Landlords are looking at a £5.7 billion drop in rental income over the next four years according to figures released by rental service provider Home Made.

Its projections, based on data from the UK’s last major recession in 2008, point to rents falling by at least 5% as a result of the pandemic, resulting in a total rent reduction of £5.7 billion.

London is expected to take the most serious hit in the post-Covid-19 recession, with a rental income decline of at least 9% between now and 2024 – according to Home Made’s data.

Within the capital, the boroughs of Westminster, Tower Hamlets and Wandsworth are likely to fare the worst, with Barking and Dagenham, Havering and Bexley being the least affected.

The total predicted loss of £5.7 billion is four times that of the rental income decline experienced during the 2008 recession. And Home Made’s report predicts that rental incomes are unlikely to return to their pre-Covid levels until 2024.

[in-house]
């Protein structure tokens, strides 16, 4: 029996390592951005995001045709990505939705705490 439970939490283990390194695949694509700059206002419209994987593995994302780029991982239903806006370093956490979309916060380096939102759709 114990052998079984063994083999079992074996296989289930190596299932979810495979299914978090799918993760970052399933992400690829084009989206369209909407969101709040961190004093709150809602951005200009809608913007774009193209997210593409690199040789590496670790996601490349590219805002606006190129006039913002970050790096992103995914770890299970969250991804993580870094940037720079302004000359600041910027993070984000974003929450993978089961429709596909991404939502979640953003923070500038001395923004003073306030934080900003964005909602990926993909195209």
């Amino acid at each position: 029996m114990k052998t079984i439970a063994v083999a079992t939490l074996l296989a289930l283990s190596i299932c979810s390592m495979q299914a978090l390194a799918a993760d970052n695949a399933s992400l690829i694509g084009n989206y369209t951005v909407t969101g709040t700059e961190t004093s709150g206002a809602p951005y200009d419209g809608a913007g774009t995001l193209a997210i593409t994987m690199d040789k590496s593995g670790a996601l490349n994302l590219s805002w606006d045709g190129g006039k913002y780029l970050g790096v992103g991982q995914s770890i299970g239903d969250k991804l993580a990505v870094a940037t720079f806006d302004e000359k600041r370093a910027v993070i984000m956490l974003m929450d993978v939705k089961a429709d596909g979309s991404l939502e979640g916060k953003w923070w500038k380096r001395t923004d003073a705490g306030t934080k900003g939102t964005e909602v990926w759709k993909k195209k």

Asaf Navot, its founder and CEO, says: “Landlords across the UK need to brace themselves for reduced returns.

In a recession, renters are less inclined to take a risk and move homes due to reduced disposable income and increased job market uncertainty which drives rents down. And the Covid-19 recession looks likely to hit harder than any in living memory. 

“The good news is that rental property is a more robust investment than others in a recession,” says Navot.

“Renters are still enquiring, and landlords who are willing to compromise and prioritise longer term income and smart cash flow management over short term profits are most likely to succeed.” 


  1. This article is at odds with my experience – increased LHA and limited supply is putting rents up again in the Midlands. Let’s not assume everywhere is London!


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